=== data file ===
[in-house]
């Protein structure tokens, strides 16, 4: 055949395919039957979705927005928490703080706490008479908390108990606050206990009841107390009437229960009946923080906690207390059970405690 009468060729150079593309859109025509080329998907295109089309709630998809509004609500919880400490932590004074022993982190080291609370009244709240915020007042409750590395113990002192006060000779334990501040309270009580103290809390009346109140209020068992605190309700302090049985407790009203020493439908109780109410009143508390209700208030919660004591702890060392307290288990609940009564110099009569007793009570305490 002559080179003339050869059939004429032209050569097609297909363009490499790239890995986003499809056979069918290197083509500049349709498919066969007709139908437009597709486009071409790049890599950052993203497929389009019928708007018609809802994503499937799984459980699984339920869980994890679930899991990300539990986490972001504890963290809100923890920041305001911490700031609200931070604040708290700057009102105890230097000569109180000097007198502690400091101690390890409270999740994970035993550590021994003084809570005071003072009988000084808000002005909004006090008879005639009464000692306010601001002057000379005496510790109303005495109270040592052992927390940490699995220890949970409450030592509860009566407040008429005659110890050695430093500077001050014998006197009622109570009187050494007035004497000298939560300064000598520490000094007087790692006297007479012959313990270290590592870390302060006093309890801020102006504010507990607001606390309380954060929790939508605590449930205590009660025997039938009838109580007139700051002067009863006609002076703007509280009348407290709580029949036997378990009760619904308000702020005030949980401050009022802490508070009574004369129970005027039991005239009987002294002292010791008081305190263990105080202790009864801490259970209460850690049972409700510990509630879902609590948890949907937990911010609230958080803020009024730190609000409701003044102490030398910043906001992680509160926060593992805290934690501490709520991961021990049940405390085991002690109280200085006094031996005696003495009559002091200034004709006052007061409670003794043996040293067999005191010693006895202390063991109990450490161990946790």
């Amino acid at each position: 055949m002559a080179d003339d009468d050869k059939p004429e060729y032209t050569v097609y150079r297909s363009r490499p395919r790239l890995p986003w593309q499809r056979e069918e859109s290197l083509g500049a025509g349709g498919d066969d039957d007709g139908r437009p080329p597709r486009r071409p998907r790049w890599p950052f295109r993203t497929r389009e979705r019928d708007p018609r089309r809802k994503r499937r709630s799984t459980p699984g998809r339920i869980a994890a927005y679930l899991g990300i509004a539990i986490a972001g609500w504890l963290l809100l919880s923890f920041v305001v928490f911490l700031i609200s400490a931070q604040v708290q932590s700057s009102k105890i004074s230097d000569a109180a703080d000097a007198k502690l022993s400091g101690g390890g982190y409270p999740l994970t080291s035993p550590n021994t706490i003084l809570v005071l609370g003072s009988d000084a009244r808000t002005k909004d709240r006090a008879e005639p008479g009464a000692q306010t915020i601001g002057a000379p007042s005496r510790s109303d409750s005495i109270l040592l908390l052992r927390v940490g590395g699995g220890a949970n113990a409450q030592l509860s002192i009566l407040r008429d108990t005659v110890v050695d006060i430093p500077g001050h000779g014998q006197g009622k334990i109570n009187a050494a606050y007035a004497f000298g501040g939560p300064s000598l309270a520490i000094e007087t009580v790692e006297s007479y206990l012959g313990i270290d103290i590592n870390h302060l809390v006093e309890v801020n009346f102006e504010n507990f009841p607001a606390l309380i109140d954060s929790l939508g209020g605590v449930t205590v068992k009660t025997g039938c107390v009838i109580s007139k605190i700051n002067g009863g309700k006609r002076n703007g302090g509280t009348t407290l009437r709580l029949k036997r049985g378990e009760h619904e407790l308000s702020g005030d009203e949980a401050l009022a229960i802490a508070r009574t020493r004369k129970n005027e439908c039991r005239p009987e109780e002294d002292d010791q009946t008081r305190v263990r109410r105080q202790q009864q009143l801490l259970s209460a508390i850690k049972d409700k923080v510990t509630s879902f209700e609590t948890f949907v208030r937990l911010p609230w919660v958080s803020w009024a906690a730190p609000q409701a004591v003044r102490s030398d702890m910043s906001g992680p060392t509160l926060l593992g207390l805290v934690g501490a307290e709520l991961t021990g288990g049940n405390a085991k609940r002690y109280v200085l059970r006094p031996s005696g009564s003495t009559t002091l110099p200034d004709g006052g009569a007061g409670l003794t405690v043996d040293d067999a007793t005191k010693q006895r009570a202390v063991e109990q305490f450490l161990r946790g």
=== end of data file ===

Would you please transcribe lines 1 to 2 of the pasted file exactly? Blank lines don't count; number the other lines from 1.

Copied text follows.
[in-house]
């Protein structure tokens, strides 16, 4: 055949395919039957979705927005928490703080706490008479908390108990606050206990009841107390009437229960009946923080906690207390059970405690 009468060729150079593309859109025509080329998907295109089309709630998809509004609500919880400490932590004074022993982190080291609370009244709240915020007042409750590395113990002192006060000779334990501040309270009580103290809390009346109140209020068992605190309700302090049985407790009203020493439908109780109410009143508390209700208030919660004591702890060392307290288990609940009564110099009569007793009570305490 002559080179003339050869059939004429032209050569097609297909363009490499790239890995986003499809056979069918290197083509500049349709498919066969007709139908437009597709486009071409790049890599950052993203497929389009019928708007018609809802994503499937799984459980699984339920869980994890679930899991990300539990986490972001504890963290809100923890920041305001911490700031609200931070604040708290700057009102105890230097000569109180000097007198502690400091101690390890409270999740994970035993550590021994003084809570005071003072009988000084808000002005909004006090008879005639009464000692306010601001002057000379005496510790109303005495109270040592052992927390940490699995220890949970409450030592509860009566407040008429005659110890050695430093500077001050014998006197009622109570009187050494007035004497000298939560300064000598520490000094007087790692006297007479012959313990270290590592870390302060006093309890801020102006504010507990607001606390309380954060929790939508605590449930205590009660025997039938009838109580007139700051002067009863006609002076703007509280009348407290709580029949036997378990009760619904308000702020005030949980401050009022802490508070009574004369129970005027039991005239009987002294002292010791008081305190263990105080202790009864801490259970209460850690049972409700510990509630879902609590948890949907937990911010609230958080803020009024730190609000409701003044102490030398910043906001992680509160926060593992805290934690501490709520991961021990049940405390085991002690109280200085006094031996005696003495009559002091200034004709006052007061409670003794043996040293067999005191010693006895202390063991109990450490161990946790």